This review is from: A Fire Upon The Deep (Mass Market Paperback)I read this shortly after "A Deepness In The Sky", its 'prequel'. (A note: except for the character of Pham Nuwen there is no connection between the two books; this is neither a praise, nor a critique; simply an information which might be useful if you are looking for any connection between the two.)
The style is very similar: two different and initially completely distinct threads of action, one involving humans and one aliens, come together slowly to a common conclusion.
One thread involves two humans (well, one not-so-human: an 'evolved' Pham Nuwen from Deepness) and a pair of aliens on a desperate quest: an all-powerful evil force is rapidly taking over parts of the galaxy and the only possible solution is aboard a ship crashed on a medieval world at the other end of the known space.
The other thread takes place on the medieval world and involves two children survivors of the crashed ship and the local intelligent race, dog-like creatures who are only able to achieve consciousness in packs.
I found the ideas in this book to be wonderful.
The description of the pack intelligence of the dog race was completely new to me; perhaps it has been used before, but not to my knowledge (there is a short note somewhere on the first pages about a short story by somebody else who used the same idea). The possibilities deriving from this kind of civilizations are many, and the author explores them to the reader's complete satisfaction: partial awareness of one's self, what happens when only part of an individual survives, the nature of the soul, how the memories and personality of each individual play a distinct role. Also, the author explores the frigthful liberty this unique situation gives for the ones who want to create super beings, or packs with special characteristics.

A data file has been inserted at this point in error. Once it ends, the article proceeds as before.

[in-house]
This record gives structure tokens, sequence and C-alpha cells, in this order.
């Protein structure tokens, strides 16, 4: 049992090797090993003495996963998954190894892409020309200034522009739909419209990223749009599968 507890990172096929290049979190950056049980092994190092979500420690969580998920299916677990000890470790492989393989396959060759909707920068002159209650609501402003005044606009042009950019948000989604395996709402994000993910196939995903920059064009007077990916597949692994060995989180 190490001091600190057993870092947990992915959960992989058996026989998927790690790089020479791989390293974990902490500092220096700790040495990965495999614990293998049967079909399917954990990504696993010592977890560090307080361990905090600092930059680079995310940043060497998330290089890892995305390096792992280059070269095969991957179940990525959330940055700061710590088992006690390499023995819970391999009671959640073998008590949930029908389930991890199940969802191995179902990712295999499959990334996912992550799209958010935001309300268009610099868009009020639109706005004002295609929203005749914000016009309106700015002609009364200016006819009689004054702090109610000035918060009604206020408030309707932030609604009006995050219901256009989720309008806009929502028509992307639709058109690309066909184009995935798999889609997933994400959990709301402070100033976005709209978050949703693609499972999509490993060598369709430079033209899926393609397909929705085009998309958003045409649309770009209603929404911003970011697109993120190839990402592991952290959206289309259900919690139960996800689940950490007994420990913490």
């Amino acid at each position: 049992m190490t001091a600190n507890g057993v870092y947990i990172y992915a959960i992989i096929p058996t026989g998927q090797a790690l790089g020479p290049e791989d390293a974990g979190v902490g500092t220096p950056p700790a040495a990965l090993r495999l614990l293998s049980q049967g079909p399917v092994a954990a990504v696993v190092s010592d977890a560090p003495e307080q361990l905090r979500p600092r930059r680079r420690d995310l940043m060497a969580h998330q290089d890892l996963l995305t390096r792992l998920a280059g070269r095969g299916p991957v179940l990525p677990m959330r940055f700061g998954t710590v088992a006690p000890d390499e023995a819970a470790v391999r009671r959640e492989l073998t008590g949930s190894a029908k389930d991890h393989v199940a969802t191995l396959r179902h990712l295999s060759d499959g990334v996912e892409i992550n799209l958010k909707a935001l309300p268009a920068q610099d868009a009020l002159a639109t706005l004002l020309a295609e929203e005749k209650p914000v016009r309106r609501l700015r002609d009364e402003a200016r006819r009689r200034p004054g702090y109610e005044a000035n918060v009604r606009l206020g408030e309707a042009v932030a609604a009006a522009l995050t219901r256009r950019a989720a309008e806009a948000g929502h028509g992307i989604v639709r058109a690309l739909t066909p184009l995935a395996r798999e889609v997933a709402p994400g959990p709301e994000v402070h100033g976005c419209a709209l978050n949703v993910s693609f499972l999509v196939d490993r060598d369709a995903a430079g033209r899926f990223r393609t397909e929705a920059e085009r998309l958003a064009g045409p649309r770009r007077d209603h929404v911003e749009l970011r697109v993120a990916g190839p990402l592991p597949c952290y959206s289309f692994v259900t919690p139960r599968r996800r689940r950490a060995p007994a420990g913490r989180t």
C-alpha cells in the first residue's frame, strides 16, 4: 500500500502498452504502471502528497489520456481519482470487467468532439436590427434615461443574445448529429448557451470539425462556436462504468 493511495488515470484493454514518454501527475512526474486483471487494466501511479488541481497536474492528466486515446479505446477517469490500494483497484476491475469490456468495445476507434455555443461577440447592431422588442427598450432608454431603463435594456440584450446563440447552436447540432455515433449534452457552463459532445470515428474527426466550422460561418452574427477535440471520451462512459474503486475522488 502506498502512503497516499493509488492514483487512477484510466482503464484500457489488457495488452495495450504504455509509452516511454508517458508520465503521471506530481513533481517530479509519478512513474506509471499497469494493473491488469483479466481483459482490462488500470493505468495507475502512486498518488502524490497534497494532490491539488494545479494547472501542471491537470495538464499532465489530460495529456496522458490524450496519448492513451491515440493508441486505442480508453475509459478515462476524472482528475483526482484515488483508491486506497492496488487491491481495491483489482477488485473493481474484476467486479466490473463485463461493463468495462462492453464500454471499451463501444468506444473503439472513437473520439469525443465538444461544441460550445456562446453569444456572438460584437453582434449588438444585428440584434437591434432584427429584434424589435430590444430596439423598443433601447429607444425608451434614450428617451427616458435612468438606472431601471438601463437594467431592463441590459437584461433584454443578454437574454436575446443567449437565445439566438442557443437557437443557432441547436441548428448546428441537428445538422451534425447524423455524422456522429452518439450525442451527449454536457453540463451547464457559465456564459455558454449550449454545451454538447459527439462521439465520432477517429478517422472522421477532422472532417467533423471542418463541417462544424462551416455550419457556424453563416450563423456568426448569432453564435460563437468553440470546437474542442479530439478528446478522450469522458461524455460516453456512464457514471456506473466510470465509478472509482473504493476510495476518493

Another idea I enjoyed was the 'Zones of Thought': the galaxy is divided into several concentric regions in which different rules of physics apply. Coming from the center of the galaxy ('The Unthinking Depths') and going outwards to the 'Transcend', FTL travel becomes possible. What functions in one zone doesn't in another. This separation ensures the protection of the under-evolved races, making it possible for them to build their own civilizations and expand outward at their own pace.
The minus of this book comes from the fact that this division is never explained in scientific terms; you just have to accept it as it is. Perhaps the author himself could not think of an explanation :).
Many reviewers have complained about the description of the Net, the communication network which unites all the worlds in the more evolved regions of the galaxy, saying that it was simplistic (being only text-based). Don't forget that this book was written in 1992, when the Internet wasn't what it is now. And the issue is not so important at all to the plot, it is just collateral.
The characters were nicely built; I have to admit that I cared more for the Tines (packs) than for the humans, though (the same as I cared more for the Spiders in A Deepness In The Sky).
The ending was very good and not rushed, even if a little 'forky'. True, no grand epic descriptions there, but in my opinion they were not necessary at that point.
What I would like now is a book that takes place before this one but after Deepness, finishing the quest suggested at the end of Deepnees and perhaps dwelling on the evolution of the human race towards the setting in Fire: how they reacted in discovering the Zone Thoughts and so on.